Regarding Rights

Academic and activist perspectives on human rights


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Legal Challenge to Detention on Manus

By Emma Larking

Centre for International Governance and Justice, ANU

A protest by asylum seekers held at the Manus Island detention centre. Photo: Angela Wylie, Sydney Morning Herald

A protest by asylum seekers held at the Manus Island detention centre. Photo: Angela Wylie, Sydney Morning Herald

Regarding Rights is following a legal challenge to the Manus Island Asylum Seeker Detention Centre with interest (see the report in yesterday’s Australian). The challenge was lodged last month by PNG opposition leader Belden Namah, who claims the Detention Centre, and the Agreement with Australia to establish and run the Centre, breaches the PNG Constitution. Namah’s lawyers, along with commentators in the Australian media, suggest the challenge has strong prospects of success given the PNG constitution provides a protection of individual liberty which is not limited to citizens of the country. I’m not a constitutional lawyer, but according to my reading of the constitution, the situation is somewhat more complicated.

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Does the End Justify the Means? The Italian Machiavellian Response to Illegal Immigration

“La porta di Lampedusa” (Lampedusa’s door), also known as “La porta d’Europa” (Europe’s door). The monument, “looking” towards Africa, was built in 2008 on the Italian island of Lampedusa in memory of more than 10,000 migrants who died over the years while they were trying to reach the island.

By Paola Forgione

Gaddafi’s first official visits to Italy back in 2009 and 2010 hit the headlines for the extravagancies of the Libyan leader, including his hiring of hundreds of Italian models to be the audience of his lecture on Islam, and his failure to go to a prescheduled meeting at the Italian Parliament. However, the leader’s folkloristic eccentricities were probably reflecting his egocentric satisfaction for the agreement that he had signed with the then Italian Prime Minister Berlusconi in August 2008, whose anniversary was the reason for his visit. In the agreement, the “Treaty on Friendship, Partnership and Cooperation” (hereinafter “The Treaty”), Italy expressed its apology for the “pain inflicted to the Libyan people” during the colonization of Libya, carried out by the former Kingdom of Italy between 1911 and 1943. Under the chapter titled “closing the door on the past”, Italy committed to investing US$5bn for infrastructure in Libya. In exchange, Libya undertook to cooperate with Italian authorities in the fight against illegal immigration. Continue Reading →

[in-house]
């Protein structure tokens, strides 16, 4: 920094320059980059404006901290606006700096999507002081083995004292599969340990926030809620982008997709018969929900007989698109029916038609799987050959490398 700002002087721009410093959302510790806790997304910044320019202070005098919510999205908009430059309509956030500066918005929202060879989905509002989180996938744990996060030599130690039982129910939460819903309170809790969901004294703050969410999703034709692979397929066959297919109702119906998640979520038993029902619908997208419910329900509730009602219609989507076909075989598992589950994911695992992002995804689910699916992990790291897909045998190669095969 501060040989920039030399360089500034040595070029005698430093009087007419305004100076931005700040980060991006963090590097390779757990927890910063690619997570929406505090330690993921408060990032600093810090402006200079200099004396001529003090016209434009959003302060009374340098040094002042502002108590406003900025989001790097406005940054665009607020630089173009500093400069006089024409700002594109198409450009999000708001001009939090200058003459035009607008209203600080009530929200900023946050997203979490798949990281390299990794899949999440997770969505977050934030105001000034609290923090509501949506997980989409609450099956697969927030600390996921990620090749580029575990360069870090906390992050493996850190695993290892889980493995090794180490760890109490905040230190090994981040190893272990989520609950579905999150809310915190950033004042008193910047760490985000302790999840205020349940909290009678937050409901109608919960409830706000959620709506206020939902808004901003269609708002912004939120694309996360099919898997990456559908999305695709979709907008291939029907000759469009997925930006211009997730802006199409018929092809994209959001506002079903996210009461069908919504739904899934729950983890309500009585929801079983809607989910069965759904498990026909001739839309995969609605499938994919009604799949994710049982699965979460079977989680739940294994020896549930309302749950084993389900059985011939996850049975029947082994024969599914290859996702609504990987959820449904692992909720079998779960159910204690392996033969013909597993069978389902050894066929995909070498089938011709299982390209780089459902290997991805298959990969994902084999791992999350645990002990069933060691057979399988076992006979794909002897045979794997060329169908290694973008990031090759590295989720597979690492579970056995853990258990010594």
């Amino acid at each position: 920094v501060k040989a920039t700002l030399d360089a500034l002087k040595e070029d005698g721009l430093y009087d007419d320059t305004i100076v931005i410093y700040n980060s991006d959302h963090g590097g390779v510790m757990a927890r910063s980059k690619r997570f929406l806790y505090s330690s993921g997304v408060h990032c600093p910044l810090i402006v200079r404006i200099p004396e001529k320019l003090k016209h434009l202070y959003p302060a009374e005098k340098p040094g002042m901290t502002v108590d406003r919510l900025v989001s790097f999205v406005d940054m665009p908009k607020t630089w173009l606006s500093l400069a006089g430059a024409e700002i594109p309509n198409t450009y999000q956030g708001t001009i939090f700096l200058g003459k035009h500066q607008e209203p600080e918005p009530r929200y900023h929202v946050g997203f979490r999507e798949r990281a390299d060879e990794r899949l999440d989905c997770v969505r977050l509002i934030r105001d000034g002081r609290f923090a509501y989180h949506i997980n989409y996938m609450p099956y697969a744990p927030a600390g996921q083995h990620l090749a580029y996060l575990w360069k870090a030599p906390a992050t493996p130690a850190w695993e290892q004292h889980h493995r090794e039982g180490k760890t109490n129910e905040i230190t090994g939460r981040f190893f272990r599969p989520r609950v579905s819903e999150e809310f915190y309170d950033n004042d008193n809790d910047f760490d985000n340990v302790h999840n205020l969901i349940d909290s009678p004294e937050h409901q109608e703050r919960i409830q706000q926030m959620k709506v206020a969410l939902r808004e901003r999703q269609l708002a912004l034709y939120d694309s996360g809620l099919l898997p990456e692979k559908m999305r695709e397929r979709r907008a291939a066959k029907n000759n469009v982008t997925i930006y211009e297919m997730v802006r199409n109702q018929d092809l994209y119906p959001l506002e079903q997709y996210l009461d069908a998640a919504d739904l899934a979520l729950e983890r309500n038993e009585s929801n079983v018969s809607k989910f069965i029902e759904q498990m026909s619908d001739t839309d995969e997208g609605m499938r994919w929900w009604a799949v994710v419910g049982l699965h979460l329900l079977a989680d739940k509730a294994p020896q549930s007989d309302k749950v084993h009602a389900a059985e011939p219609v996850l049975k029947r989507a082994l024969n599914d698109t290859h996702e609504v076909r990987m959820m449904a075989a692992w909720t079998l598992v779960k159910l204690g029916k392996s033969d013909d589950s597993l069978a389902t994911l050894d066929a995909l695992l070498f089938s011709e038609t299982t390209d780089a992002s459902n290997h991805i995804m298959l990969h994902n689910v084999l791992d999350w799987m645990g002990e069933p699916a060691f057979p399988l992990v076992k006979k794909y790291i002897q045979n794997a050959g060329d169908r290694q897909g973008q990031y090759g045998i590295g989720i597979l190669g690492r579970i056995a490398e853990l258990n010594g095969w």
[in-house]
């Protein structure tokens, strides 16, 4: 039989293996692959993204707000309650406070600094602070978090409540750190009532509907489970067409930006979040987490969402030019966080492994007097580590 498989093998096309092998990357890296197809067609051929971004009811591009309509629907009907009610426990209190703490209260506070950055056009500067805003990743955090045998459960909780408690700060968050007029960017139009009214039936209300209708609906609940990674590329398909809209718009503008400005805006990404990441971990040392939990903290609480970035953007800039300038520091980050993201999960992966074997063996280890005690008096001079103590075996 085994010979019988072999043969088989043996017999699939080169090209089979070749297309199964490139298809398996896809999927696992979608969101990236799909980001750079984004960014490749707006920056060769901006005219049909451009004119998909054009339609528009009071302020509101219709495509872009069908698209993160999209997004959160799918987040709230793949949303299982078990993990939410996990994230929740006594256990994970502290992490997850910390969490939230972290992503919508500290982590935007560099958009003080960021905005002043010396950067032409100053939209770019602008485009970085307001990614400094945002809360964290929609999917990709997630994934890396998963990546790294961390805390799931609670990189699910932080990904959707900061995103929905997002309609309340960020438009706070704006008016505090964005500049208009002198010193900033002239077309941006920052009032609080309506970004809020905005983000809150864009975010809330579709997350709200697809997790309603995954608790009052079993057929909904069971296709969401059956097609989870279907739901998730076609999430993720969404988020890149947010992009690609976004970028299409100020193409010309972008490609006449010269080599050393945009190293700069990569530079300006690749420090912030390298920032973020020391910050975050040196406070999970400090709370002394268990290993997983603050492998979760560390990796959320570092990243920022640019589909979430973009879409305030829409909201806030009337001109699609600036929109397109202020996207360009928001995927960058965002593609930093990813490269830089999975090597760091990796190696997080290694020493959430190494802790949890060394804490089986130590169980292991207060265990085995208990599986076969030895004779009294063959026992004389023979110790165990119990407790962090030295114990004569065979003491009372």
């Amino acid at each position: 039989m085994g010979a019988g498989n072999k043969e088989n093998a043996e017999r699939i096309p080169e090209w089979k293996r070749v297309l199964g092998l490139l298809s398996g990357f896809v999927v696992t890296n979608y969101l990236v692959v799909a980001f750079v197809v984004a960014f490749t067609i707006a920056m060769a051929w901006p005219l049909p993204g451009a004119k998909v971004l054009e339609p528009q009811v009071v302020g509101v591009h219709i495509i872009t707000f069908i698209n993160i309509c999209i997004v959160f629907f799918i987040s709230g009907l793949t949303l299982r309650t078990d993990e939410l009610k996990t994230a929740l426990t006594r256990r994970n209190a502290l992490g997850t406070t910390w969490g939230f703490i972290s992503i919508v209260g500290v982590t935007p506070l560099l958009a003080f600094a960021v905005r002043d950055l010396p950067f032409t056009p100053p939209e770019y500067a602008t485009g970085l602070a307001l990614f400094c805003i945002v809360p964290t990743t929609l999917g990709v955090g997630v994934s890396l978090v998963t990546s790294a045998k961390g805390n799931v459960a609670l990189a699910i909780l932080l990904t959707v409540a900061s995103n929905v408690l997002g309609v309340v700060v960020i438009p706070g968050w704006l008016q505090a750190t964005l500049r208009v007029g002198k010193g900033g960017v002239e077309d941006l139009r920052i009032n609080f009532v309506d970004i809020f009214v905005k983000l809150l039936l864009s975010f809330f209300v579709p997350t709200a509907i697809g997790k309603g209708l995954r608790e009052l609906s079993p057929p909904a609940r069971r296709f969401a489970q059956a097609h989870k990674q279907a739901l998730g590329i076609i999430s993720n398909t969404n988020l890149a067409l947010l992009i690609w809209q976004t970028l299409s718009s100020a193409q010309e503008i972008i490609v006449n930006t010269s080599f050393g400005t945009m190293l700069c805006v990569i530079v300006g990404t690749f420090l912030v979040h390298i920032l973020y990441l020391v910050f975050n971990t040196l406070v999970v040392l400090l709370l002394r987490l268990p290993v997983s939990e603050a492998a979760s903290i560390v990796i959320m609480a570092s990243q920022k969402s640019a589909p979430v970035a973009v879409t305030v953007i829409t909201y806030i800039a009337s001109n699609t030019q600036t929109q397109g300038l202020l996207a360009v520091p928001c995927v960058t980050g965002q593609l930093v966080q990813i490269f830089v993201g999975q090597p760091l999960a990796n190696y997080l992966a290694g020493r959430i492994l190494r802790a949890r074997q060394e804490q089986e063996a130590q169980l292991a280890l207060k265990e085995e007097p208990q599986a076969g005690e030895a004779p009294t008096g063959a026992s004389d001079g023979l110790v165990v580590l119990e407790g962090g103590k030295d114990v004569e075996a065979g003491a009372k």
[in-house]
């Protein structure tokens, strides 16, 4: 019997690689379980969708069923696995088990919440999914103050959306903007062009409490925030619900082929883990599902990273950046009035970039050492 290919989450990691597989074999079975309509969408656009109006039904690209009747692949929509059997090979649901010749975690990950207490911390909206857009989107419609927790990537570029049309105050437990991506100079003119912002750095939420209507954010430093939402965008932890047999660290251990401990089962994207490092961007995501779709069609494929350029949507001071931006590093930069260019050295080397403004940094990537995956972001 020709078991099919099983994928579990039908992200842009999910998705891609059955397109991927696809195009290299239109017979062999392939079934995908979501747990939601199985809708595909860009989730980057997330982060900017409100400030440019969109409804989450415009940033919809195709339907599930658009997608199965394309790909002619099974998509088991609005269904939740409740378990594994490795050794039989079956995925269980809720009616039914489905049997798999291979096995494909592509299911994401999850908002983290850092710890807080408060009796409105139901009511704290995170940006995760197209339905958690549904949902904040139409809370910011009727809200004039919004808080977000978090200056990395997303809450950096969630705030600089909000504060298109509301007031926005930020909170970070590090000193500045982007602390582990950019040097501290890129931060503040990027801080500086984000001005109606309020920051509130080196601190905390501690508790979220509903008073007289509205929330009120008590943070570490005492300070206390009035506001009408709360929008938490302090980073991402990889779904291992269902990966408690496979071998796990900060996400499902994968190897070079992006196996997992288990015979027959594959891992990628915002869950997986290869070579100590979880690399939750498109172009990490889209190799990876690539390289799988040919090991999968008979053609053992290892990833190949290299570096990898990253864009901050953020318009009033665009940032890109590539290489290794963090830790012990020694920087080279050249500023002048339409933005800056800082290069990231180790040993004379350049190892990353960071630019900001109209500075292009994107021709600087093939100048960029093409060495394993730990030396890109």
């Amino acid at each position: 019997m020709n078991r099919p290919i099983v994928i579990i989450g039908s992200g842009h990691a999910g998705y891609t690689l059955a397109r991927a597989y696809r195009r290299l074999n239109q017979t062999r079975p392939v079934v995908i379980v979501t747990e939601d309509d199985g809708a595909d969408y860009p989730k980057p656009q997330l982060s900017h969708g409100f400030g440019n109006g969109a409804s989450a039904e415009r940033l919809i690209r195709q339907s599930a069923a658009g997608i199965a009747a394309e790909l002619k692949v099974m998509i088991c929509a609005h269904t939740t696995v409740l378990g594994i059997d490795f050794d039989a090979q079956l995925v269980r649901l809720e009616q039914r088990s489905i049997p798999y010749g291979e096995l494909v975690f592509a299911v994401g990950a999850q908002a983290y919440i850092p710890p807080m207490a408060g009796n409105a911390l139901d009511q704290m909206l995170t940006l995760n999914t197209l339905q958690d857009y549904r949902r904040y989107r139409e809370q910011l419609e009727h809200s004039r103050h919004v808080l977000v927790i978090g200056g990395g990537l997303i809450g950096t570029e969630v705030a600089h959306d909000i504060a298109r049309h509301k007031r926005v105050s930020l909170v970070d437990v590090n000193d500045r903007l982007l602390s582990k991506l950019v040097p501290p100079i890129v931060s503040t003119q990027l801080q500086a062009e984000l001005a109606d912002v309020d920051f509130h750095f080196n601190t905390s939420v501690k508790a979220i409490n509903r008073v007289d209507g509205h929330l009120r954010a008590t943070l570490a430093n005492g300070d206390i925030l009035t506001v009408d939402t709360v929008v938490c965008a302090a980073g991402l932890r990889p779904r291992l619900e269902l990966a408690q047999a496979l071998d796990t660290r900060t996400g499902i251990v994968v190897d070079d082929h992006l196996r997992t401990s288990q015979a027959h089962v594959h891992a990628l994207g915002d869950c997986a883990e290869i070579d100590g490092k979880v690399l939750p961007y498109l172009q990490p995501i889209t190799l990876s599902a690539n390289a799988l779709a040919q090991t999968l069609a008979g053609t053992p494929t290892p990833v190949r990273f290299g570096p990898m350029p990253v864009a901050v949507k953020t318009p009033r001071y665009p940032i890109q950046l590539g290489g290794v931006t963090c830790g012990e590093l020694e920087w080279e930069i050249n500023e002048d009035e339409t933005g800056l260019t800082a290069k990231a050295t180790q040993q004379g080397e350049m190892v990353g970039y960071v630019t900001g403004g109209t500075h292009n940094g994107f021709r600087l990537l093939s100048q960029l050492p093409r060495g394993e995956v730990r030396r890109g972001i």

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Realism and Refugees

By Emma Larking*

Centre for International Governance and Justice, ANU

Refugee protest, Nauru Detention Centre. Image: Sydney Morning Herald

Refugee protest, Nauru Detention Centre. Image: Sydney Morning Herald

Immigration Minister Chris Bowen recently defended the warehousing of people on Nauru and Manus Island by saying the government has an ‘overriding moral and humanitarian obligation’ to stop asylum seekers drowning at sea.  ‘Stopping the boats’, and thereby the deaths of people at sea, is now said to be the Labor government’s primary policy goal in the refugee arena.  There is a very straightforward means of preventing the deaths of asylum seekers at sea without spending billions [1] to incarcerate them off-shore. Australia could abandon its current strategy of impounding or destroying asylum boats on arrival, and it could stop prosecuting boat crews. If it did so, the people who make arrangements for asylum seekers to travel by sea to Australia would be prepared to provide seaworthy craft, and enough people competent to crew them safely. Continue Reading →